I received this book for free from LibraryThing Early Reviewers in exchange for an honest review. This does not affect my opinion of the book or the content of my review.Unfair by Adam Benforado
Published by Crown/Archetype on June 16th 2015
Genres: Psychology, Cognitive Psychology & Cognition, Law, Criminal Law, General, Political Science, Public Policy
Format: Print ARC
Source: LibraryThing Early Reviewers
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Unfair: The New Science of Criminal Injustice is an enlightening and well-structured book about the ways in which the current US criminal justice system fails us. Adam Benforado, an associate professor law and a former attorney, focuses on how our hidden biases affect the justice system. He explains the problems in each part of the legal process and offers possible solutions.
In fact, we are not such cool and deliberate detectives; rather, we are masters at jumping to conclusions based on an extremely limited amount of evidence. The automatic processes in our brain (commonly referred to as System 1) quickly take in the scene and then reach a conclusion about the victim based on what is right in front of us, without considering what we might be missing. Ambiguity and doubt are pushed to the side.
In certain circumstances, our deliberative and effortful mental processes (System 2) can override those initial impressions–and raise the specter of uncertainty–but often, they do not. The less we know, the easier it is for us to produce a coherent story, and it is the consistency of the narrative that predicts how much confidence we will have in our assessment. The unfortunate result is that we may become overconfident precisely when we have limited or weak evidence.
The book opens with an example of medieval justice. Benforado suggests that just as we laugh at the irrationality of our ancestor’s legal methods, our descendants will be shocked at the naiveté behind our modern day legal processes. The author walks the reader through each part of of the legal process, explains the current problems, and suggests solutions. Some of the solutions are surprisingly simple to implement, e.g. data collection on judicial decisions to show hidden biases. The book is extremely well-organized. Here is the table of contents:
Part 1: Investigation
1. The Labels We Live By – The Victim
2. Dangerous Confessions – The Detective
3. The Criminal Mind – The Suspect
Part II: Adjudication
4. Breaking the Rules – The Lawyer
5. The Eye of the Beholder – The Jury
6. The Corruption of Memory – The Eyewitness
7. How to Tell a Lie – The Eyewitness
8. Umpires or Activists? – The Judge
Part III: Punishment
9. An Eye for an Eye – The Public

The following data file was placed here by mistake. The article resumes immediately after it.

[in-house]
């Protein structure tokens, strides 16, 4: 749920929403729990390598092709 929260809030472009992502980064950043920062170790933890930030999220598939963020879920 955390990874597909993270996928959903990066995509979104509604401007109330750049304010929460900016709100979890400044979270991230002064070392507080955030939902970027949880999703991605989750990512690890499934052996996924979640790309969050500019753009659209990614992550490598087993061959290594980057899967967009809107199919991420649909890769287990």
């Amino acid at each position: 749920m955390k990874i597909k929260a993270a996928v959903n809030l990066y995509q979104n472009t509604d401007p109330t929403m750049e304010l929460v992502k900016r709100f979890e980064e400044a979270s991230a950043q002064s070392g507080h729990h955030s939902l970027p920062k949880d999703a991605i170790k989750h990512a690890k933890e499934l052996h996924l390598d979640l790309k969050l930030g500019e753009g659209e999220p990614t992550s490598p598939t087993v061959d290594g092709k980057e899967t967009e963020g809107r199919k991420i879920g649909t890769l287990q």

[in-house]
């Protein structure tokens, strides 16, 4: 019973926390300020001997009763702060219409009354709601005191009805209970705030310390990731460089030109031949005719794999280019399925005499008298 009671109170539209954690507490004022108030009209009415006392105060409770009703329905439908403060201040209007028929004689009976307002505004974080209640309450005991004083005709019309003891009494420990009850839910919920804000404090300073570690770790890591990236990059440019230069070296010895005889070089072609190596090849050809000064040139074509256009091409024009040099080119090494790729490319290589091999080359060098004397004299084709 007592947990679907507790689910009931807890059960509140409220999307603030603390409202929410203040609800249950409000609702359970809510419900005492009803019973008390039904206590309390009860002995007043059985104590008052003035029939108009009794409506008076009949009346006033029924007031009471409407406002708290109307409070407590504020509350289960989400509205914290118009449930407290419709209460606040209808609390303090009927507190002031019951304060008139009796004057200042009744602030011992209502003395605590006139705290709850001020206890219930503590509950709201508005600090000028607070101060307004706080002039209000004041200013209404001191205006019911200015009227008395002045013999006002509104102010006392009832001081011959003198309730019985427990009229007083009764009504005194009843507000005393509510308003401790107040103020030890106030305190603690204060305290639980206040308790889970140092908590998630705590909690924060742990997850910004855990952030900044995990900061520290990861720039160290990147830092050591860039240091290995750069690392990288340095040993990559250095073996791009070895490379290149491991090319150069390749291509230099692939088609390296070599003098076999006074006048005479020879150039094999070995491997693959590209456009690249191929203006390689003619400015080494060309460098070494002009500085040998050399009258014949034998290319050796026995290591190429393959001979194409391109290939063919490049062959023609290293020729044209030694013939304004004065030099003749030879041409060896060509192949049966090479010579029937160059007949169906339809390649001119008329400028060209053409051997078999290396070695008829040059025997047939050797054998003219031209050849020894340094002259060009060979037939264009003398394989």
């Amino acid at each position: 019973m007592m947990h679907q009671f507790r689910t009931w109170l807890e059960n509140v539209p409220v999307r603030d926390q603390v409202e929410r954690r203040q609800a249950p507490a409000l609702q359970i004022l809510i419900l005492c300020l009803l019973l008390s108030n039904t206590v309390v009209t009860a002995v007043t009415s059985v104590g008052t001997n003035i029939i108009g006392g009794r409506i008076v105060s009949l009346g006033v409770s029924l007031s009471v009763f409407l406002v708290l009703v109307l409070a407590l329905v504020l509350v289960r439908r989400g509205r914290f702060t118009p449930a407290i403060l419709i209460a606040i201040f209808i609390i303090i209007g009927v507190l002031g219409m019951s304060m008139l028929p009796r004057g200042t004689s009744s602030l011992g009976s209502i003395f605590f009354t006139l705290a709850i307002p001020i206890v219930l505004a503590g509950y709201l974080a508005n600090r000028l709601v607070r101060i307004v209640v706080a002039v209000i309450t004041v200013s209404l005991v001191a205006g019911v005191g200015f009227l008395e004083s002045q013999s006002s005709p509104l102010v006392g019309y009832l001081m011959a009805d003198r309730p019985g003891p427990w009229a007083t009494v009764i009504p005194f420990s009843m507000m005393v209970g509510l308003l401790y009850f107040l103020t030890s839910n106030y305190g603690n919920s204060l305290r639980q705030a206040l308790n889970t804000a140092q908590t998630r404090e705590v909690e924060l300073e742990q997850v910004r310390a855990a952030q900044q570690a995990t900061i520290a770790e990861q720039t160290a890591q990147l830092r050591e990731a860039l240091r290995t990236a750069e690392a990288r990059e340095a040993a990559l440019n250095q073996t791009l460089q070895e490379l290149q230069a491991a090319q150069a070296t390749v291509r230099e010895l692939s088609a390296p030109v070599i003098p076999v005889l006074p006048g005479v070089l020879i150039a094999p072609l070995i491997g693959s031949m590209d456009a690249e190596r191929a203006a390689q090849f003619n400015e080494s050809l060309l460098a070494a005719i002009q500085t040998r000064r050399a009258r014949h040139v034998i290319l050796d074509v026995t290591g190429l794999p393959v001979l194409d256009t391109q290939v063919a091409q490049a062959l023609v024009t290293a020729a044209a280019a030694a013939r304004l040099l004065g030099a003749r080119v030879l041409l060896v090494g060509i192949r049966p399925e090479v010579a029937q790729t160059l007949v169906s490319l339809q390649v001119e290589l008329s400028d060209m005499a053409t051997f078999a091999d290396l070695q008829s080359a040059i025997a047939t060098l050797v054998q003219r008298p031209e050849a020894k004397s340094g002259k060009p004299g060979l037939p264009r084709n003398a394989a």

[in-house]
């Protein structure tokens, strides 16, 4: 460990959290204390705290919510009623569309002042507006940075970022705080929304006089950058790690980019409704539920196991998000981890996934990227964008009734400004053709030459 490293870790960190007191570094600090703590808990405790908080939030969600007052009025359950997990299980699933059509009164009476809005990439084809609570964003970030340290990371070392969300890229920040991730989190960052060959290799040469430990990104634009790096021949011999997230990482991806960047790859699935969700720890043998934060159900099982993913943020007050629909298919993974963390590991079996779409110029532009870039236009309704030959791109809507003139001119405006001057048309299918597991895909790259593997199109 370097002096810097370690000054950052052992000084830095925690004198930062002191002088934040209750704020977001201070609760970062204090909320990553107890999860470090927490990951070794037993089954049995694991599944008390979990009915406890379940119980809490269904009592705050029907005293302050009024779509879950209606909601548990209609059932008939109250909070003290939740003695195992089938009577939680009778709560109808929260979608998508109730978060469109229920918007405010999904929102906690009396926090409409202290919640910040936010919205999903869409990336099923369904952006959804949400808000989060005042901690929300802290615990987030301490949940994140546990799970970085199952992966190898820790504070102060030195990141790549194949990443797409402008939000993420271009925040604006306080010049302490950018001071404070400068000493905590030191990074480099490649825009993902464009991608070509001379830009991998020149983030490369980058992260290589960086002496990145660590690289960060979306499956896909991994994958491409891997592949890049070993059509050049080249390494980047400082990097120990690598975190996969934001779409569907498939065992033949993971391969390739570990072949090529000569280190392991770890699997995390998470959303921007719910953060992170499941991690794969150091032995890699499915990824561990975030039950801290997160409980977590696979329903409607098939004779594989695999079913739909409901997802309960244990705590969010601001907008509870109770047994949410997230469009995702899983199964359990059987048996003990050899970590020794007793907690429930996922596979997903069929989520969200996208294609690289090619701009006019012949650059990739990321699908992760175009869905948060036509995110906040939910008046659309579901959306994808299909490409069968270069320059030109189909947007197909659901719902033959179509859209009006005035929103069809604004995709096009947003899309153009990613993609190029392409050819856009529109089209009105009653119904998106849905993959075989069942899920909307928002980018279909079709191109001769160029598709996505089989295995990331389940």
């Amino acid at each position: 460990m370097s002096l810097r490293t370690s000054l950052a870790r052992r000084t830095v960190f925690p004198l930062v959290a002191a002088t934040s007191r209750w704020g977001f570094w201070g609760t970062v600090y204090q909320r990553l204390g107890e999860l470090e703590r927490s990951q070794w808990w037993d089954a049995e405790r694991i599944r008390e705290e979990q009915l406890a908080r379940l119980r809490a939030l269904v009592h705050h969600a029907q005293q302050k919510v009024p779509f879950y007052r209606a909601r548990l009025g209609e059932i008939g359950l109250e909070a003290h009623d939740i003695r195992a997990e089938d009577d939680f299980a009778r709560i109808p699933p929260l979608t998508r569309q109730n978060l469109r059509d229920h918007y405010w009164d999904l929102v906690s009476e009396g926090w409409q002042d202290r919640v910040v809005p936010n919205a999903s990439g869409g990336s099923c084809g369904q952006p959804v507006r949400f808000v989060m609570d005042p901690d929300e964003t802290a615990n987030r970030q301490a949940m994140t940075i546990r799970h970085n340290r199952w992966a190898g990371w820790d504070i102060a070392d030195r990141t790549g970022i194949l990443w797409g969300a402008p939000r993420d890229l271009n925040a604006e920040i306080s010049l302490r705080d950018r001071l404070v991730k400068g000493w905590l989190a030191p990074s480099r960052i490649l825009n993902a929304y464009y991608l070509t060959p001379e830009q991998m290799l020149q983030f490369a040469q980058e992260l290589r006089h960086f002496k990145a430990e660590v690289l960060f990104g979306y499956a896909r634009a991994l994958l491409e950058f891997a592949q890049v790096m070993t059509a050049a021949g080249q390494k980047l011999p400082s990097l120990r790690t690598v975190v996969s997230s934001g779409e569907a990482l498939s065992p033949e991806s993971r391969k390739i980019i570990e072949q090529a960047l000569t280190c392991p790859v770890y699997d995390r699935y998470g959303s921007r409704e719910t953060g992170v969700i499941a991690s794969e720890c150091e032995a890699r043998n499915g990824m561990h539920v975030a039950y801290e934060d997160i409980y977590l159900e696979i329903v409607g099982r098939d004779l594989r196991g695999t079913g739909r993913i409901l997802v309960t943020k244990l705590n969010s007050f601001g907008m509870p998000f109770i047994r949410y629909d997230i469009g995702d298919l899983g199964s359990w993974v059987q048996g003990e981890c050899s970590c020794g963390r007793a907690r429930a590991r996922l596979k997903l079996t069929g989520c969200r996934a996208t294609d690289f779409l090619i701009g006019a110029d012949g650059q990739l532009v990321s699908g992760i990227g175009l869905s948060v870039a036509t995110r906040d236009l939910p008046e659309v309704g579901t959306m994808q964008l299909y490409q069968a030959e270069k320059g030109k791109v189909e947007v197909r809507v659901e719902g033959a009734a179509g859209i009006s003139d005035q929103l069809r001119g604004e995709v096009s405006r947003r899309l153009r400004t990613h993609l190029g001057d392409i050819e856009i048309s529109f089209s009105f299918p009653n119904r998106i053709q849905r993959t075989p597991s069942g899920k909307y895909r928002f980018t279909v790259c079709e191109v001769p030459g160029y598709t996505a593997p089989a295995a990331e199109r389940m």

10. Throwing Away the Key – The Prisoners
Part IV: Reform
11. What We Must Overcome – The Challenge
12. What We Can Do – The Future
Bibliography. Endnotes are available at the author’s website.
The cases and experiments mentioned were fascinating. Some aspects this book reminded me of Predictably Irrational and Freakonomics series, but Unfair is deeper, more focused and more academic. Some of the interesting topics discussed: how disgust makes people’s moral judgments significantly more severe, how women labeled as virgins or married are viewed as more responsible for sexual assault than when labeled as a divorcée, how we are all still closet physiognomists, how the act of holding a gun biases the gun holder’s assessment of threat, how camera position during arrests and interrogations can sway the verdict, the impact of race on the severity of punishment, the impact of facial features on the severity of punishment (“in cases where the victim is white, the more stereotypically black a defendant’s facial features, the more likely he is to receive the death penalty”), how a terrorist attack can impact unrelated cases, how the time of day can affect punishment, how a video of brutality shown in slow-motion can alter juror perception of an event, and how judges aren’t quite as objective as they would like to believe.
Research suggests that once we have summed someone up, we search for data confining that identity and disregard or minimize evidence conflicting with it. Of course, it doesn’t feel that way. It feels as though we are just dispassionately sorting through the details. But really our minds are bending the facts, sawing off inconvenient corners, and tossing away contradictory information so that everything can be fit into our ready-made boxes.
Some of my key takeaways from this book:
(1) We all have hidden biases that we are not consciously aware of; police officers, judges and lawyers are not immune to these hidden biases. Most people aren’t actively trying to be unfair.
(2) It is surprisingly easy to rationalize unethical behavior.
(3) We tend to see our motivations as purer than they actually are (seeking justice vs. seeking vengeance).
(4) Some aspects of punishment are counterintuitive to the results expected, e.g excessively long solitary confinements.
This is not a quick and easy read, but it is really interesting and enlightening. I would recommend this to book to everyone, especially voters in the United States and people who are interested in the intricacies of the human mind and its inherent biases. There is a bit of a liberal bent in parts of the book which might deter some from reading it, but I don’t think you have to be comfortable with 100% of Benforado’s proposed solutions in order to find value in this book. In addition to this book, I would also recommend Nonsense: The Power of Not Knowing because of overlapping themes (blind certainty and cognitive dissonance).
Doubt isn’t the enemy of blind justice–blind certainty is.